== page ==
-6. Now put the IAC back on with the new gasket (make sure the hole you drilled is on the side of the large hole in the plenum). Re-connect the PCV hose. IMPORTANT: Do not over-tighten the 8mm bolts back into the plenum!

-7. Fire up the car and check the idle. Make sure it holds an idle around 750-950 RPM or so, basically checking if it is idleing ok. Wait for oil pressure to build...etc... and give it a nice rev. Check to see if the car revs up clean and falls back down to idle with no problems. I've heard a few people talk about how this may affect a cold start, but I did this mod out in 18' F weather and the car fired right up. It won't go into a high idle, but it will idle never the less. ENJOY!!!!

Thanks to and the members of for the ideas and inspirations for this write-up.

P.S.: Disposable cameras FTL!!!
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Old 01-28-2007, 09:18 PM   #2
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Default RE: How To: IAC Rev Mod (Fixing the hanging RPMs)

This Post FTW. Try It guys this man has put a hell of a lot of time into this! hes been at it all day just for the guys at MF! Thanks Nate!
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Old 01-28-2007, 09:20 PM   #3
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Default RE: How To: IAC Rev Mod (Fixing the hanging RPMs)


Thanks alot. Hey, will this affect my A/F ratio at idle? Will it hurt anything on a high compression engine? My car hangs BAD. ALOT worse that a bolt on car.
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Old 01-28-2007, 09:23 PM   #4
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Default RE: How To: IAC Rev Mod (Fixing the hanging RPMs)

or you could just buy the $1 thing on ebay that fixxes the IAC and save yourself the trouble... but not the less good write up. time for a sticky and a lock
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Old 01-28-2007, 09:24 PM   #5
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Default RE: How To: IAC Rev Mod (Fixing the hanging RPMs)

I need to do this someday when I have some spare time I guess. Thanks for the write up.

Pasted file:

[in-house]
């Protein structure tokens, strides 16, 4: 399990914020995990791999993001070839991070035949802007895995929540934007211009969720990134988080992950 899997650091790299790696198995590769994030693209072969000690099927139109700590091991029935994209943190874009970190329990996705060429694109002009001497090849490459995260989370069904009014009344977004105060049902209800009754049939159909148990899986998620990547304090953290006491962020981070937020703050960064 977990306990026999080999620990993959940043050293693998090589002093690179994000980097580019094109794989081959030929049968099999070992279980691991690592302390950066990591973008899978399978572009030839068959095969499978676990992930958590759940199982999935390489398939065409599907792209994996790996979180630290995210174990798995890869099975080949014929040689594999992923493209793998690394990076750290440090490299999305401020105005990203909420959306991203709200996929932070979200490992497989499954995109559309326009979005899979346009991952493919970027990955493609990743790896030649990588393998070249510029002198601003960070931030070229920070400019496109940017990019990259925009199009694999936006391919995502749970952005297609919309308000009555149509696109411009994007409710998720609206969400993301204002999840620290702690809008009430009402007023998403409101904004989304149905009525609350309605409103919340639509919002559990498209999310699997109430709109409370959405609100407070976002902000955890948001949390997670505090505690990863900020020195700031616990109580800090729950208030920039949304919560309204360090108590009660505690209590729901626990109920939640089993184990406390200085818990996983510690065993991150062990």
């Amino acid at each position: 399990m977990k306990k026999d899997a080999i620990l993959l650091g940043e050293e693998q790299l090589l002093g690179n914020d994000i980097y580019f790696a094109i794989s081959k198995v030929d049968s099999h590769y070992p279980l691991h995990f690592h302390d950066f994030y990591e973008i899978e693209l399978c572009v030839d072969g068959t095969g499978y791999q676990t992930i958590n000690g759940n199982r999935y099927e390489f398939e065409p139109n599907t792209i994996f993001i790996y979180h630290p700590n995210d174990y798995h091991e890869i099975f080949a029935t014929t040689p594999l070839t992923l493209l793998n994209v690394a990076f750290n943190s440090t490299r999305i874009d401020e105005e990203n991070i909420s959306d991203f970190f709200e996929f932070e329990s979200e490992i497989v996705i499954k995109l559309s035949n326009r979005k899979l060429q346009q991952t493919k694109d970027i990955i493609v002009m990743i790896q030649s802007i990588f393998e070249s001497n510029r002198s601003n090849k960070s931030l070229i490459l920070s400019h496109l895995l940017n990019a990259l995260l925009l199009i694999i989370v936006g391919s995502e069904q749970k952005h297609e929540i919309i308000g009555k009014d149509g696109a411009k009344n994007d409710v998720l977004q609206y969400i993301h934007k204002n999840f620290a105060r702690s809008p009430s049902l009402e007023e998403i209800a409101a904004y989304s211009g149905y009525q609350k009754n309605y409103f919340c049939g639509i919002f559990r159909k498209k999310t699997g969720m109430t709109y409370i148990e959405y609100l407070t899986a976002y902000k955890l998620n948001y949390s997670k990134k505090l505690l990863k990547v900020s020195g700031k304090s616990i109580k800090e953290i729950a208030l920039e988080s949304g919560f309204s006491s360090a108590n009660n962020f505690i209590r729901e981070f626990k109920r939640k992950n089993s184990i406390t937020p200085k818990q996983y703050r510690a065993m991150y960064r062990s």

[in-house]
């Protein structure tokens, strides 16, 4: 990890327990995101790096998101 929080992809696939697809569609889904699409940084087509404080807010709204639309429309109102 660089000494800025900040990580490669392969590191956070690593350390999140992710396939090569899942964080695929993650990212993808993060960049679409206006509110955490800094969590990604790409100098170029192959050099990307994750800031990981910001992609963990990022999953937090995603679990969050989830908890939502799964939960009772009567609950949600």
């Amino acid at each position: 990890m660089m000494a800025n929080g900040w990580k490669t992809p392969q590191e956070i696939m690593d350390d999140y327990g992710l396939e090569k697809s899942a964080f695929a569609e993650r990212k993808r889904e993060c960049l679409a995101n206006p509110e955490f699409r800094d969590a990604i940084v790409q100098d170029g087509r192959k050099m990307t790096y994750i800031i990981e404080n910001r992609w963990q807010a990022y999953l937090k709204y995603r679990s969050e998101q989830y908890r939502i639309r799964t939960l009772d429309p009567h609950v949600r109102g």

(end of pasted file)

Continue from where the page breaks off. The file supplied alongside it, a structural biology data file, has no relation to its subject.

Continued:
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Old 08-23-2008, 09:18 PM   #6
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Is this only for a 99-04?
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Old 08-23-2008, 10:19 PM   #7
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I am curious about the A/F at idle too.
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Old 09-29-2008, 02:09 AM   #8
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^me2, creating gargling/mini backfiring is an excessive amt of unburnt fuel being burnt near or infront of the cats, not good for your motor and can eventually lead to blowing rings and frying valves, if you have a piggyback ecu or plug n play that you can map on your computer for fine tuning then this would seem reasonable, anyone feel the same? just my opinion, this is a super annoying characteristic in the mustangs, however.
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Old 09-29-2008, 04:43 AM   #9
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Hmm... My mach gargles quite a bit but I do feel like the revs could drop quicker. I'll have to see if the previous owner ever did this.
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Old 11-19-2008, 01:50 AM   #10
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I believe the AFR at Idle is around ~14.7:1, It would take loosing alot of air to cause a supremely rich condition enough for the gas to ignite in the headers.

You can always change it with a tuner however